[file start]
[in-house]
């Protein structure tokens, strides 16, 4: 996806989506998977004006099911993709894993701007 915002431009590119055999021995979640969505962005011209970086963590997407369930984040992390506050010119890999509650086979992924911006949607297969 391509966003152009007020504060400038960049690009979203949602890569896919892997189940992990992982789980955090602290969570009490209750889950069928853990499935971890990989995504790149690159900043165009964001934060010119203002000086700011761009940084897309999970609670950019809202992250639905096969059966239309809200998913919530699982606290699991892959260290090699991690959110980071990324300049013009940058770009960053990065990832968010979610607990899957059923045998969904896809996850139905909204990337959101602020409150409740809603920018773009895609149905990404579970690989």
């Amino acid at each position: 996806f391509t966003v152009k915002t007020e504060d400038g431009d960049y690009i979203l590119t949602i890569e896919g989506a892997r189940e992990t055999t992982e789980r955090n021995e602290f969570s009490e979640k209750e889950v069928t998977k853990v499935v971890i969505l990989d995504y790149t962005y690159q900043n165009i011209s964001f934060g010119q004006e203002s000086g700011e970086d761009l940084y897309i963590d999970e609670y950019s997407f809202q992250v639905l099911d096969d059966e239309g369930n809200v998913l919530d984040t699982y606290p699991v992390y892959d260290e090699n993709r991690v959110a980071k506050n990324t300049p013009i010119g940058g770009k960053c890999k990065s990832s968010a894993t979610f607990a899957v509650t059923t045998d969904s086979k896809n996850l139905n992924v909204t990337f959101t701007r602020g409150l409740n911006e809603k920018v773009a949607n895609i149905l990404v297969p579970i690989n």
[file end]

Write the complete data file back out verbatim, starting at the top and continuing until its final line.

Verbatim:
[in-house]
């Protein structure tokens, strides 16, 4: 996806989506998977004006099911993709894993701007 915002431009590119055999021995979640969505962005011209970086963590997407369930984040992390506050010119890999509650086979992924911006949607297969 391509966003152009007020504060400038960049690009979203949602890569896919892997189940992990992982789980955090602290969570009490209750889950069928853990499935971890990989995504790149690159900043165009964001934060010119203002000086700011761009940084897309999970609670950019809202992250639905096969059966239309809200998913919530699982606290699991892959260290090699991690959110980071990324300049013009940058770009960053990065990832968010979610607990899957059923045998969904896809996850139905909204990337959101602020409150409740809603920018773009895609149905990404579970690989």
């Amino acid at each position: 996806f391509t966003v152009k915002t007020e504060d400038g431009d960049y690009i979203l590119t949602i890569e896919g989506a892997r189940e992990t055999t992982e789980r955090n021995e602290f969570s009490e979640k209750e889950v069928t998977k853990v499935v971890i969505l990989d995504y790149t962005y690159q900043n165009i011209s964001f934060g010119q004006e203002s000086g700011e970086d761009l940084y897309i963590d999970e609670y950019s997407f809202q992250v639905l099911d096969d059966e239309g369930n809200v998913l919530d984040t699982y606290p699991v992390y892959d260290e090699n993709r991690v959110a980071k506050n990324t300049p013009i010119g940058g770009k960053c890999k990065s990832s968010a894993t979610f607990a899957v509650t059923t045998d969904s086979k896809n996850l139905n992924v909204t990337f959101t701007r602020g409150l409740n911006e809603k920018v773009a949607n895609i149905l990404v297969p579970i690989n």